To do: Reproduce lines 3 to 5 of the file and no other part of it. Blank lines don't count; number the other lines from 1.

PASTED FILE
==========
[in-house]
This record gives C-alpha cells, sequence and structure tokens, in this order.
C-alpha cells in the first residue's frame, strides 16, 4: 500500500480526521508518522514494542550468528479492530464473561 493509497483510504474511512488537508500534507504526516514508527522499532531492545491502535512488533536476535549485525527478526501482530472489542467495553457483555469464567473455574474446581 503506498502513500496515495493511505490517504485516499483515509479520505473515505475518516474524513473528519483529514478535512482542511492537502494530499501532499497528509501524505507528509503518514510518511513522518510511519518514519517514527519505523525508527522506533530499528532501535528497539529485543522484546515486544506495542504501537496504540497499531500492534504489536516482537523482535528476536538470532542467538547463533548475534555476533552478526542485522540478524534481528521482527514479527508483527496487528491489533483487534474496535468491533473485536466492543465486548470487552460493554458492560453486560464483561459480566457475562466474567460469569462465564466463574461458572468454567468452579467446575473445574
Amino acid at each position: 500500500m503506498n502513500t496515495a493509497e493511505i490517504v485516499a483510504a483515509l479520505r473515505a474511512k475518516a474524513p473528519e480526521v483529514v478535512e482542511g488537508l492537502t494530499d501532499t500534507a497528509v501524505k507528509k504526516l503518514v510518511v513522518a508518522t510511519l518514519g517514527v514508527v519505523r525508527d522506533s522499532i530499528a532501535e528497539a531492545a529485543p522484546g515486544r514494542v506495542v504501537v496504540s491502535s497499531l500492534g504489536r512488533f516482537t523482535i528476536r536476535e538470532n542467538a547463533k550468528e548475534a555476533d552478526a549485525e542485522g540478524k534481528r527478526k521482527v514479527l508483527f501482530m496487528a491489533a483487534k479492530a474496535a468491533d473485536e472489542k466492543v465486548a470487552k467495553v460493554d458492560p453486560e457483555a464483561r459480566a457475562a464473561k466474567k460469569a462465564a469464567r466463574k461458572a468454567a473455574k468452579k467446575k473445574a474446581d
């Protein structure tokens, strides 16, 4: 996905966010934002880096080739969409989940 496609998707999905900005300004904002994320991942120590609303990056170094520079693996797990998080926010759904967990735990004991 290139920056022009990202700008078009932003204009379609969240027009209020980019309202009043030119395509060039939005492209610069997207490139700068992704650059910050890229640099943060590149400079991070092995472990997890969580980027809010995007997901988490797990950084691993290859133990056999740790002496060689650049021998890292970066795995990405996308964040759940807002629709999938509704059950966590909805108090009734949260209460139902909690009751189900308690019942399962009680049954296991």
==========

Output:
C-alpha cells in the first residue's frame, strides 16, 4: 500500500480526521508518522514494542550468528479492530464473561 493509497483510504474511512488537508500534507504526516514508527522499532531492545491502535512488533536476535549485525527478526501482530472489542467495553457483555469464567473455574474446581 503506498502513500496515495493511505490517504485516499483515509479520505473515505475518516474524513473528519483529514478535512482542511492537502494530499501532499497528509501524505507528509503518514510518511513522518510511519518514519517514527519505523525508527522506533530499528532501535528497539529485543522484546515486544506495542504501537496504540497499531500492534504489536516482537523482535528476536538470532542467538547463533548475534555476533552478526542485522540478524534481528521482527514479527508483527496487528491489533483487534474496535468491533473485536466492543465486548470487552460493554458492560453486560464483561459480566457475562466474567460469569462465564466463574461458572468454567468452579467446575473445574
Amino acid at each position: 500500500m503506498n502513500t496515495a493509497e493511505i490517504v485516499a483510504a483515509l479520505r473515505a474511512k475518516a474524513p473528519e480526521v483529514v478535512e482542511g488537508l492537502t494530499d501532499t500534507a497528509v501524505k507528509k504526516l503518514v510518511v513522518a508518522t510511519l518514519g517514527v514508527v519505523r525508527d522506533s522499532i530499528a532501535e528497539a531492545a529485543p522484546g515486544r514494542v506495542v504501537v496504540s491502535s497499531l500492534g504489536r512488533f516482537t523482535i528476536r536476535e538470532n542467538a547463533k550468528e548475534a555476533d552478526a549485525e542485522g540478524k534481528r527478526k521482527v514479527l508483527f501482530m496487528a491489533a483487534k479492530a474496535a468491533d473485536e472489542k466492543v465486548a470487552k467495553v460493554d458492560p453486560e457483555a464483561r459480566a457475562a464473561k466474567k460469569a462465564a469464567r466463574k461458572a468454567a473455574k468452579k467446575k473445574a474446581d
């Protein structure tokens, strides 16, 4: 996905966010934002880096080739969409989940 496609998707999905900005300004904002994320991942120590609303990056170094520079693996797990998080926010759904967990735990004991 290139920056022009990202700008078009932003204009379609969240027009209020980019309202009043030119395509060039939005492209610069997207490139700068992704650059910050890229640099943060590149400079991070092995472990997890969580980027809010995007997901988490797990950084691993290859133990056999740790002496060689650049021998890292970066795995990405996308964040759940807002629709999938509704059950966590909805108090009734949260209460139902909690009751189900308690019942399962009680049954296991």